Back in April, we previewed MedPAC’s recommendations and expressed concern and opposition to the sweeping recommended changes to Part D that taken together could harm beneficiaries by eroding coverage and protections for many of the most vulnerable enrollees in the program.
In the wake of MedPAC’s June 2016 report, a broad group of stakeholders has weighed in with concern about these recommendations and their negative impact on beneficiaries. Here’s a look at what they are saying.
- Avalere Health noted in Kaiser Health News, “For many people, this [the proposal] will actually increase spending, while our results aren’t finalized yet, our generalized finding is that a small number of beneficiaries would save a lot of money … but a lot would spend more.”
- The Partnership for Part D Access said to POLITICO, it “will continue to fight for the most vulnerable Medicare beneficiaries to have access to the full range of therapeutic options.”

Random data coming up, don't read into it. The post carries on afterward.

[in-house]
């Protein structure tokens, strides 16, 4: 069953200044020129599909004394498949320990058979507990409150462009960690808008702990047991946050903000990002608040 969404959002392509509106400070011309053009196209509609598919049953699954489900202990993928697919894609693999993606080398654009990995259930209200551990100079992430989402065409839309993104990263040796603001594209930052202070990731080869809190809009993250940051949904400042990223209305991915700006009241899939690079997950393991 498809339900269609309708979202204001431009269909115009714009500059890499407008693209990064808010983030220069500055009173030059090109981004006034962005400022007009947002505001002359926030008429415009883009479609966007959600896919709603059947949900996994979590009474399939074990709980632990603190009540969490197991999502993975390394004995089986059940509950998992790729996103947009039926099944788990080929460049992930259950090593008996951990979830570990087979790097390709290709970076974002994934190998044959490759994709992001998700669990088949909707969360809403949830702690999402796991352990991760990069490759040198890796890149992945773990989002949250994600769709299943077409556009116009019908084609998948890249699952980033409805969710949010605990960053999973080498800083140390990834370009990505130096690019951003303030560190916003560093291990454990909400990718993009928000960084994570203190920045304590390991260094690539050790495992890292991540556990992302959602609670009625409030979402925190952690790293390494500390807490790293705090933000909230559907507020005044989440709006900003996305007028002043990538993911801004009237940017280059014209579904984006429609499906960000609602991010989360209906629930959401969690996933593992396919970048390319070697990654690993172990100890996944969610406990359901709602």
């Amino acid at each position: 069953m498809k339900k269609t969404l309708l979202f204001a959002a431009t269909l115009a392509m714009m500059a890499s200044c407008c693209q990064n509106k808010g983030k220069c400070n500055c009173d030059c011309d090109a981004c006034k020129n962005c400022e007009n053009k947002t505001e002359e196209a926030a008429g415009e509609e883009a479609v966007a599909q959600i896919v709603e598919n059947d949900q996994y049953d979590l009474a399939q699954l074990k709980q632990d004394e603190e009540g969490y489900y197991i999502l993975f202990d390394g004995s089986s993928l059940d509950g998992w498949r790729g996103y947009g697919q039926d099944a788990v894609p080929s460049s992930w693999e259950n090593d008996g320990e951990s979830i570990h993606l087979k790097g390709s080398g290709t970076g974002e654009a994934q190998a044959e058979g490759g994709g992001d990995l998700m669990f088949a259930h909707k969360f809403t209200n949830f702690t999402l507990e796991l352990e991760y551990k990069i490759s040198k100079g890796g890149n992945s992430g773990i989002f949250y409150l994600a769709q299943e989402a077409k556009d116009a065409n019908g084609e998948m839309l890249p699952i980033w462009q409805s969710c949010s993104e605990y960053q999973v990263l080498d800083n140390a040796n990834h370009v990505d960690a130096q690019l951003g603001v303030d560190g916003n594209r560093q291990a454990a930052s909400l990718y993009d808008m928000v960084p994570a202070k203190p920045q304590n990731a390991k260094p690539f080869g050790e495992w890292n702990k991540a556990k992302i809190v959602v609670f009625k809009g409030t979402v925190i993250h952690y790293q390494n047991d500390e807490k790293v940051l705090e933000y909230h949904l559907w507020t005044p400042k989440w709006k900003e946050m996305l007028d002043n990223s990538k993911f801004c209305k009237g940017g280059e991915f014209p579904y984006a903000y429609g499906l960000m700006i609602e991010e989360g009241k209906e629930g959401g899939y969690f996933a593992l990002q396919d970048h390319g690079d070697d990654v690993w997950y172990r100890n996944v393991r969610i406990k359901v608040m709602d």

- America’s Health Insurance Plans raised concern in POLITICO that some proposals could “jeopardize the program’s affordability for beneficiaries.”
- The National Alliance for Mental Health told The New York Times in April, the proposals “could adversely affect people with serious mental illness who are below the poverty level.”
- Morning Consult reported in April that more than 250 groups asked MedPAC not to move forward with the proposals. The groups said, “Generic utilization is already high among Part D beneficiaries and has increased every year since the program began […] Further, increased cost sharing for vulnerable beneficiaries could reduce adherence, increase spending on other health care services, and worsen health outcomes.”
For more on Medicare Part D, visit phrma.org/PartD.